In contrast to H+, intracellular Na+ buffering is small. Despa and Bers determined a value of 1.39:1 in rabbit ventricular myocytes, almost three orders of magnitude lower than H+ buffering . Thus, it is likely that stretch-dependent stimulation of NHE1 could induce increases of [Na+]i in the absence of detectable changes in pHi. Consistent with this notion, [Na+]i clearly increased after stretch in the present study. The [Na+]i increase was ∼3 mM, in fair agreement with the 6 mM reported by Alvarez et al. in rat myocardium . Importantly, the increase in [Na+]i was substantially inhibited by HOE 642 indicating that it was mediated in large part through stimulation of NHE1. Moreover, it started almost immediately after the stretch and had a time course similar to the SFR suggesting that the two phenomena are causally related. Elevated [Na+]i, in turn, is expected to increase intracellular Ca2+ by attenuating forward mode and facilitating reverse-mode Na+/Ca2+ exchange [5,8,24]. In line with this hypothesis we found that KB-R 7943, an inhibitor of reverse-mode Na+/Ca2+ exchange, suppressed the SFR by ∼50%.
Taken together, the results of the present as well as previous studies suggest the following sequence of events: (1) Stretch activates the NHE1 through an as yet unknown mechanosensor; (2) NHE1 stimulation increases [Na+]i; (3) a simultaneous increase in pHi is prevented by efficient intracellular H+ buffering and, possibly, stimulation of compensatory transporters, particularly in physiological, bicarbonate-containing solutions; (4) the elevation of [Na+]i elicits a secondary gain in [Ca2+]i mediated largely by reverse-mode NCX; (5) the increase in [Ca2+]i (and [Ca2+]i transients) causes augmented contractions and thus underlies the SFR.
It is noteworthy that inhibition of NHE1 and reverse-mode NCX, either alone or in combination, did not completely suppress the SFR. In the presence of both HOE 642 and KB-R 7943 (at concentrations assumed to be as specific and effective as possible in inhibiting NHE1 and NCX), a slow force response to ∼114% remained, implying that an as yet unidentified mechanism is responsible for ∼50% of the SFR. The lack of effect of blockers of stretch-activated cation channels (SACs) observed in previous studies makes a contribution of these Na+- and Ca2+-conducting ion channels to the SFR unlikely [6,9]. Likewise, the involvement of the positive inotropes angiotensin II and endothelin-1 can be ruled out from previous experiments [6,9]. Thus, further studies are necessary to identify this novel (presumably Na+-independent) slowly developing, stretch-activated positive inotropic mechanism.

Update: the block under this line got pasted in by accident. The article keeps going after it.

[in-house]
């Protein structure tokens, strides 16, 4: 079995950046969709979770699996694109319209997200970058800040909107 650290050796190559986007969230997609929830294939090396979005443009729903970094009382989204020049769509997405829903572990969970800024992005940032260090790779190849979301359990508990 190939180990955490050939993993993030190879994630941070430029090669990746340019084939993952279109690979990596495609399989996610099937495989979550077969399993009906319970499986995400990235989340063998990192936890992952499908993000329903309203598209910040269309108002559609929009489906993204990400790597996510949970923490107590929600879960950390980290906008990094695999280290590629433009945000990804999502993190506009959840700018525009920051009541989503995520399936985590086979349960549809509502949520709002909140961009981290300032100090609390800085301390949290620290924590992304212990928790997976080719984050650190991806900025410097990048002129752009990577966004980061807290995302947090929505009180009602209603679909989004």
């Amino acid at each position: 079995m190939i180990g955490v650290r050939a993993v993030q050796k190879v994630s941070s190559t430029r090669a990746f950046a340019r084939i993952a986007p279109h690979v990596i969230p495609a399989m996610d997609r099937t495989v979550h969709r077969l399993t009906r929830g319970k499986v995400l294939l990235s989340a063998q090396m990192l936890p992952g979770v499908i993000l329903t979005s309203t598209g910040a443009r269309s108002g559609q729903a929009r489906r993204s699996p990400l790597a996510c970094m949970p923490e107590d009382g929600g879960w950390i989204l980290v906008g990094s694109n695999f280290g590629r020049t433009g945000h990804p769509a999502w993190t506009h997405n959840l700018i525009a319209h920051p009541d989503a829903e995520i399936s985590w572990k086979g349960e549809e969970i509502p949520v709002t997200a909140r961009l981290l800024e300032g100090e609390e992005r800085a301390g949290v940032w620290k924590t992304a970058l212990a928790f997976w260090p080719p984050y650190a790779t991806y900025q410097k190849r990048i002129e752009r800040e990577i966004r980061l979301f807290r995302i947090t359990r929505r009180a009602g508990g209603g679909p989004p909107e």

Limitations of the study
Our conclusion that the stretch-induced [Na+]i and [Ca2+]i increases are mediated by NHE1 stimulation followed by decreased [Ca2+] efflux and/or increased influx via NCX relies on the assumption that HOE642 and KB-R 7943, as used in our study, selectively inhibit NHE1 and NCX, respectively. Reported IC50 values for the inhibition of NHE1 and reverse-mode NCX activities amount to 30 nmol/l and 0.3–2.4 μmol/l, respectively, indicating potent inhibition of the two Na+-dependent transporters by HOE642 and KB-R 7943 [25–27]. Presumably, however, neither drug may be entirely selective. Therefore, results obtained with HOE642 and KB-R 7943 have to be interpreted with caution. For example, HOE642 has been shown to reduce the slowly inactivating component of the voltage-activated Na+ current (INa(slow)) . This current is activated by hypoxia or the ischaemic metabolite lysophosphatidylcholine, but almost absent under normal physiological conditions [28–30]. Thus, a possible contribution of INa(slow) to the stretch-induced (and HOE642-sensitive) [Na+]i increase is conceivable under the assumption that stretch significantly activates INa(slow). At present, however, there is no evidence suggesting a stretch-dependent stimulation of INa(slow) in cardiac myocytes [31–34]. Furthermore, if INa(slow) was activated by stretch, this would have to result in an alteration of the action potential. Direct measurements of the action potential, however, clearly showed that during our experimental protocol stretch does not change the action potential .
Similarly, KB-R 7943 was reported to inhibit Na+, Ca2+, and K+ currents with IC50 values of 14, 8, and 7 μM . The authors of that study, however, admitted that the IC50 values could be underestimated due to the voltage protocols used. By contrast, in another study 10 μM KB-R 7943 did not affect NHE activity, DHP-sensitive Ca2+ uptake, passive Na+ uptake as well as Ca2+-ATPases and the Na+/K+-ATPase . According to these results, 5 μM KB-R 7943 is expected to block NCX activity almost completely with minimal impact on other ion transporters and channels. Most importantly, however, direct measurements of action potential parameters in guinea-pig papillary muscle, a preparation very similar to ours, revealed that KB-R 7943, at 10 μM, did not affect resting membrane potential, action potential amplitude, the maximum rate of rise, and the action potential duration at 90% repolarization . This is compelling evidence that KB-R 7943, at 5 μM, is unlikely to inhibit Na+, Ca2+, and K+ currents significantly in multicellular papillary muscle preparations. Collectively, these data suggest that HOE642 and KB-R 7943, as used in our study, acted mainly through inhibition of NHE1 and NCX activities and support our interpretation of the data that both NHE1 and NCX are involved in the stretch-induced SFR in rabbit myocardium.
In conclusion, stretch activates a [Na+]i-dependent SFR in rabbit myocardium. NHE1 stimulation underlies [Na+]i increases. Changes in pHi are negligible. They occur late after stretch and do not directly contribute to the SFR. The SFR may play a role in adapting cardiac contractility to conditions of sustained hemodynamic load.
This work was supported by a grant from the Deutsche Forschungsgemeinschaft (PI-414/3) and the German Federal Ministry of Education and Research (Competence Network Heart Failure, TP 8, Basic Mechanisms).